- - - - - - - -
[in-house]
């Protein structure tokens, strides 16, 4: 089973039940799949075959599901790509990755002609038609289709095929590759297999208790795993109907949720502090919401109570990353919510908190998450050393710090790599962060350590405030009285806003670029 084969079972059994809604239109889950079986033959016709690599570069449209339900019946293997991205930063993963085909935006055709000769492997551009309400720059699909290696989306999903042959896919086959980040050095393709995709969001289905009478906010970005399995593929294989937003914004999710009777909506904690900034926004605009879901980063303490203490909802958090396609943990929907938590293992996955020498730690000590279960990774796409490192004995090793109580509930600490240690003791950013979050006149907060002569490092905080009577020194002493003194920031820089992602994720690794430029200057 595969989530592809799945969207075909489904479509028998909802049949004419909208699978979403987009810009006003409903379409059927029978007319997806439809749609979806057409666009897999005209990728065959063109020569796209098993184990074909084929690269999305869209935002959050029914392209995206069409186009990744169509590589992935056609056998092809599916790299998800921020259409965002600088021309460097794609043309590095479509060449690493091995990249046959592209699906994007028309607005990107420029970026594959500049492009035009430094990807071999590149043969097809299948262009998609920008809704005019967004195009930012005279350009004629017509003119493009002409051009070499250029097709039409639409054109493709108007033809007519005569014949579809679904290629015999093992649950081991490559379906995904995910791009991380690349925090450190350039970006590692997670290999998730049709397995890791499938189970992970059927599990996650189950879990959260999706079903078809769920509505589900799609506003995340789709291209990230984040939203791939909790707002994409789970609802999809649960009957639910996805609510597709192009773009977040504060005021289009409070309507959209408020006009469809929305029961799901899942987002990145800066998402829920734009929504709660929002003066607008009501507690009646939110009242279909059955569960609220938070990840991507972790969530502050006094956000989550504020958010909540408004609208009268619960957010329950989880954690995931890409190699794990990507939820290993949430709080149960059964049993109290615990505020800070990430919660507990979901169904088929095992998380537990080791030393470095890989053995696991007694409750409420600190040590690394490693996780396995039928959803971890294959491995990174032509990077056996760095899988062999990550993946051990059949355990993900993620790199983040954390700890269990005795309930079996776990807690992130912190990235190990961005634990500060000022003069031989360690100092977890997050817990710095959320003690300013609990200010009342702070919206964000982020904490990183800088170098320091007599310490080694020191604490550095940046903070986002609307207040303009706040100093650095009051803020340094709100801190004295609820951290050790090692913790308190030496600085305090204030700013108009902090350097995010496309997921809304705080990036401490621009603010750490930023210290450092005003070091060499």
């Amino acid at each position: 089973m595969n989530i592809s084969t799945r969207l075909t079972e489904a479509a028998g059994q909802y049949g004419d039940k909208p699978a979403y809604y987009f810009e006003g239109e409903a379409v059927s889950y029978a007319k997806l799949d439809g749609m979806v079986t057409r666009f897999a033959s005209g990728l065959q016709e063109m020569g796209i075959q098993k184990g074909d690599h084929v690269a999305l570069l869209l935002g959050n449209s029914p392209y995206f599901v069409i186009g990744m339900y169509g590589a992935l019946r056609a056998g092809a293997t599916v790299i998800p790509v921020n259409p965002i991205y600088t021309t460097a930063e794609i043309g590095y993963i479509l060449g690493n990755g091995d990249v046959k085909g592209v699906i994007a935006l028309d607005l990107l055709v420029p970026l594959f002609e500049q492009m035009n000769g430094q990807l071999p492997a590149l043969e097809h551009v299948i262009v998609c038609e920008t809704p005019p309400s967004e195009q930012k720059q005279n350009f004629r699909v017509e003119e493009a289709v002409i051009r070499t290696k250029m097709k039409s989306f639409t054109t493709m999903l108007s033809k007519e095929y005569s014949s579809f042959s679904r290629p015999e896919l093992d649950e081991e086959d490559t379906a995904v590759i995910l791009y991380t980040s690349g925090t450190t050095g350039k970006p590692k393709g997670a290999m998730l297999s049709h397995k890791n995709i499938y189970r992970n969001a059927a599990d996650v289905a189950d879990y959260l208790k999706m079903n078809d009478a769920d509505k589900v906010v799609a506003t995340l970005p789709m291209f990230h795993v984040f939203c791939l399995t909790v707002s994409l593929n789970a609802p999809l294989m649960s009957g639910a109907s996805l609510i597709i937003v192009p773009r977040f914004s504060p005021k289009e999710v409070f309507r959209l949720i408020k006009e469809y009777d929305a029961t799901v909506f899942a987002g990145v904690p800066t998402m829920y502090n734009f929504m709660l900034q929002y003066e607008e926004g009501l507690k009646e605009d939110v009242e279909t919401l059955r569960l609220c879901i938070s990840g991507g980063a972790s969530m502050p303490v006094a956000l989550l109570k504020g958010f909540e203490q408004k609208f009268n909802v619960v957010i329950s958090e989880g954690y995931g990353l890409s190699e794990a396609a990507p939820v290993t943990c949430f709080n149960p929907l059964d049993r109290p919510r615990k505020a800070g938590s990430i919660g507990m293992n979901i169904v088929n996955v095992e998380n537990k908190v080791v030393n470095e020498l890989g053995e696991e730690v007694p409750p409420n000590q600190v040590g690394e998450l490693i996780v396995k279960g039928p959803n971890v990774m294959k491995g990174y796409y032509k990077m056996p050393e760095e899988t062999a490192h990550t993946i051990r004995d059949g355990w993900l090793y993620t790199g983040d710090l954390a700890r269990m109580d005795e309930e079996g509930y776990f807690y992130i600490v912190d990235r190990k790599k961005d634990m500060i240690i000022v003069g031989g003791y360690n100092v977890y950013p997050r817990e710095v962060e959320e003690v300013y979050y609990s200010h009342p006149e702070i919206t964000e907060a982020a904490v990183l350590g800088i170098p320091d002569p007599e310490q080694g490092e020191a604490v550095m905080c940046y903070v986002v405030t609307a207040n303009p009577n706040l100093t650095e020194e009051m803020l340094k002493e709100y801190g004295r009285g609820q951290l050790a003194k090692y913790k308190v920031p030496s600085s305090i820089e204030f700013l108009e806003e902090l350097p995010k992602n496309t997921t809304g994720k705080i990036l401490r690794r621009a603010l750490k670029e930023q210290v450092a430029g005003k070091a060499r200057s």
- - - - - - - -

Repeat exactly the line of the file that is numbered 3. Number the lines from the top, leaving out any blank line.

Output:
């Amino acid at each position: 089973m595969n989530i592809s084969t799945r969207l075909t079972e489904a479509a028998g059994q909802y049949g004419d039940k909208p699978a979403y809604y987009f810009e006003g239109e409903a379409v059927s889950y029978a007319k997806l799949d439809g749609m979806v079986t057409r666009f897999a033959s005209g990728l065959q016709e063109m020569g796209i075959q098993k184990g074909d690599h084929v690269a999305l570069l869209l935002g959050n449209s029914p392209y995206f599901v069409i186009g990744m339900y169509g590589a992935l019946r056609a056998g092809a293997t599916v790299i998800p790509v921020n259409p965002i991205y600088t021309t460097a930063e794609i043309g590095y993963i479509l060449g690493n990755g091995d990249v046959k085909g592209v699906i994007a935006l028309d607005l990107l055709v420029p970026l594959f002609e500049q492009m035009n000769g430094q990807l071999p492997a590149l043969e097809h551009v299948i262009v998609c038609e920008t809704p005019p309400s967004e195009q930012k720059q005279n350009f004629r699909v017509e003119e493009a289709v002409i051009r070499t290696k250029m097709k039409s989306f639409t054109t493709m999903l108007s033809k007519e095929y005569s014949s579809f042959s679904r290629p015999e896919l093992d649950e081991e086959d490559t379906a995904v590759i995910l791009y991380t980040s690349g925090t450190t050095g350039k970006p590692k393709g997670a290999m998730l297999s049709h397995k890791n995709i499938y189970r992970n969001a059927a599990d996650v289905a189950d879990y959260l208790k999706m079903n078809d009478a769920d509505k589900v906010v799609a506003t995340l970005p789709m291209f990230h795993v984040f939203c791939l399995t909790v707002s994409l593929n789970a609802p999809l294989m649960s009957g639910a109907s996805l609510i597709i937003v192009p773009r977040f914004s504060p005021k289009e999710v409070f309507r959209l949720i408020k006009e469809y009777d929305a029961t799901v909506f899942a987002g990145v904690p800066t998402m829920y502090n734009f929504m709660l900034q929002y003066e607008e926004g009501l507690k009646e605009d939110v009242e279909t919401l059955r569960l609220c879901i938070s990840g991507g980063a972790s969530m502050p303490v006094a956000l989550l109570k504020g958010f909540e203490q408004k609208f009268n909802v619960v957010i329950s958090e989880g954690y995931g990353l890409s190699e794990a396609a990507p939820v290993t943990c949430f709080n149960p929907l059964d049993r109290p919510r615990k505020a800070g938590s990430i919660g507990m293992n979901i169904v088929n996955v095992e998380n537990k908190v080791v030393n470095e020498l890989g053995e696991e730690v007694p409750p409420n000590q600190v040590g690394e998450l490693i996780v396995k279960g039928p959803n971890v990774m294959k491995g990174y796409y032509k990077m056996p050393e760095e899988t062999a490192h990550t993946i051990r004995d059949g355990w993900l090793y993620t790199g983040d710090l954390a700890r269990m109580d005795e309930e079996g509930y776990f807690y992130i600490v912190d990235r190990k790599k961005d634990m500060i240690i000022v003069g031989g003791y360690n100092v977890y950013p997050r817990e710095v962060e959320e003690v300013y979050y609990s200010h009342p006149e702070i919206t964000e907060a982020a904490v990183l350590g800088i170098p320091d002569p007599e310490q080694g490092e020191a604490v550095m905080c940046y903070v986002v405030t609307a207040n303009p009577n706040l100093t650095e020194e009051m803020l340094k002493e709100y801190g004295r009285g609820q951290l050790a003194k090692y913790k308190v920031p030496s600085s305090i820089e204030f700013l108009e806003e902090l350097p995010k992602n496309t997921t809304g994720k705080i990036l401490r690794r621009a603010l750490k670029e930023q210290v450092a430029g005003k070091a060499r200057s």